Cuttino's Georgian Life

A journal of my Peace Corps service in the Republic of Georgia, 2006-2008.

Wednesday, March 28, 2007

A Worker's Paradise

Dear Comrades! I have returned from Chiatura, a true relic from Georgia's Soviet past. The city is a mining town; at one point it was the world's leading supplier of manganese. During Soviet times, it was a model city--and enjoyed some of the highest living standards of any town in the USSR. Of course, Chiatura didn't fare well in the transition and today it is one of the most depressed areas of Georgia. In 1989, the city had a population of 30 thousand, today its barely half that.

I went to visit two PC volunteers who are placed there. Life for them is quite different than it is in Gori; power outages are more frequent, there's no internet, and their water runs black from the manganese polution. On the other hand, housing prices are rock-bottom (thanks to the huge number of empty homes left after 1991). For about $25 a month, you can rent a four-room flat.

My hosts, high above their fair city.

Chiatura was built in the middle of a narrow gorge. The manganese mines are up at the top with the homes at the bottom. So, to make it easier for the townspeople to travel to and from work and get from one end of the gorge to the other, the Soviets rigged up a bunch of cable cars. The cars criss-cross the town from a central "station" downtown. The whole thing seems slightly dangerous; you never know if one of those rusty cables is going to snap and the car will come crashing down.

Chiatura's aging fleet of cable cars.

The town is full of reminders of its past. Aside from the occasional hammer and sickle and the obligatory Stalin memorial, the entire town has a distinct Soviet flavor. The downtown is built in the high Stalinist-style, complete with its own Gothic clock tower. As you approach Chiatura, you pass through an abandoned industrial wasteland. During the civil war in the '90s, the factories were looted and destroyed. In most cases, all that is left are crumbling concrete skeletons. But, surprisingly, some of the mines still function and a few of the factories are chugging along, despite the fact that all the windows are blown out and the roofs are collapsing.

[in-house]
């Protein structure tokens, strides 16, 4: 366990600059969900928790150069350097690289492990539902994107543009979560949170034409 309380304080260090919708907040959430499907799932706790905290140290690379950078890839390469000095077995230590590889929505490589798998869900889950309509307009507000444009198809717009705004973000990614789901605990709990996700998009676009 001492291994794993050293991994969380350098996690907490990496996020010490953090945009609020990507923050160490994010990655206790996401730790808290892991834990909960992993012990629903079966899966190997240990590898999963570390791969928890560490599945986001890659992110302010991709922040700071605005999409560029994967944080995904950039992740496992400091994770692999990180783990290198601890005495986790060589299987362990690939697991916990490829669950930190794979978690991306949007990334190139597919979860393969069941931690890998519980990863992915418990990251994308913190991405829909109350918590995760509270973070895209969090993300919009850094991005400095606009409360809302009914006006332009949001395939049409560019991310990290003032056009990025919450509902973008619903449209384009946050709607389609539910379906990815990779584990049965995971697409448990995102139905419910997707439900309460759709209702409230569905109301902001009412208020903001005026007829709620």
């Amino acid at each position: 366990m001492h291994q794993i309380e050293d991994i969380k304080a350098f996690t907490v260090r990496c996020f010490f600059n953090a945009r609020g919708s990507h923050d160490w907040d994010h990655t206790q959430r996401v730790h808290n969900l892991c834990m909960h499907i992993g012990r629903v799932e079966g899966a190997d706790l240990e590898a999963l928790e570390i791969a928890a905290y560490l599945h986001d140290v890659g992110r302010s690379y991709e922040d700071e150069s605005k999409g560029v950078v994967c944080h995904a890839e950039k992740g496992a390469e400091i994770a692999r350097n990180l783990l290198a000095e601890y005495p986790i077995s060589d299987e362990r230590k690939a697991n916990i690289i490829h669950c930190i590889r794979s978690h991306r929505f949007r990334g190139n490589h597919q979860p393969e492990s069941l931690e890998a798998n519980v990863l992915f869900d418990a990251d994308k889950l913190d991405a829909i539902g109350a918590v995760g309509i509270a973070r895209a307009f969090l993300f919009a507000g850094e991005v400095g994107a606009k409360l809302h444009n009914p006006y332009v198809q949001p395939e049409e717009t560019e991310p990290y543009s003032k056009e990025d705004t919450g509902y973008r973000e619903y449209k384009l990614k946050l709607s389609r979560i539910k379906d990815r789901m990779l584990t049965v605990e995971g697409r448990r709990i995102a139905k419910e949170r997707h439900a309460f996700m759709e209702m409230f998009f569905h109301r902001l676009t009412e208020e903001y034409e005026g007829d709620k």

Chiatora is not going to be in the next edition of Lonely Planet, but if you like your vacations...umm....Brezhnevian.....then book your flight now before the town crumbles away!
PS--I've posted a bunch of pictures from the weekend on Flickr.


  • At 8:01 AM, Anonymous jibs said…

    Nicely put :)

    I wonder if you managed to talk to people though, or to your host about the generel mood in Chiatura - I am guessing it's not even comparable with the atmosphere in " better" cities like Tbilisi or Batumi.

  • At 7:00 PM, Anonymous said…

    im born and all my childhood i spent in this town .i m looking now on this photos and i want to cry everything is exited for me there, even the memorial of stalin and soviet times
    .the life for people there is really complicated.but i know that anyway and in any case thay love thair hometown,as i do.
    i miss my chiatura


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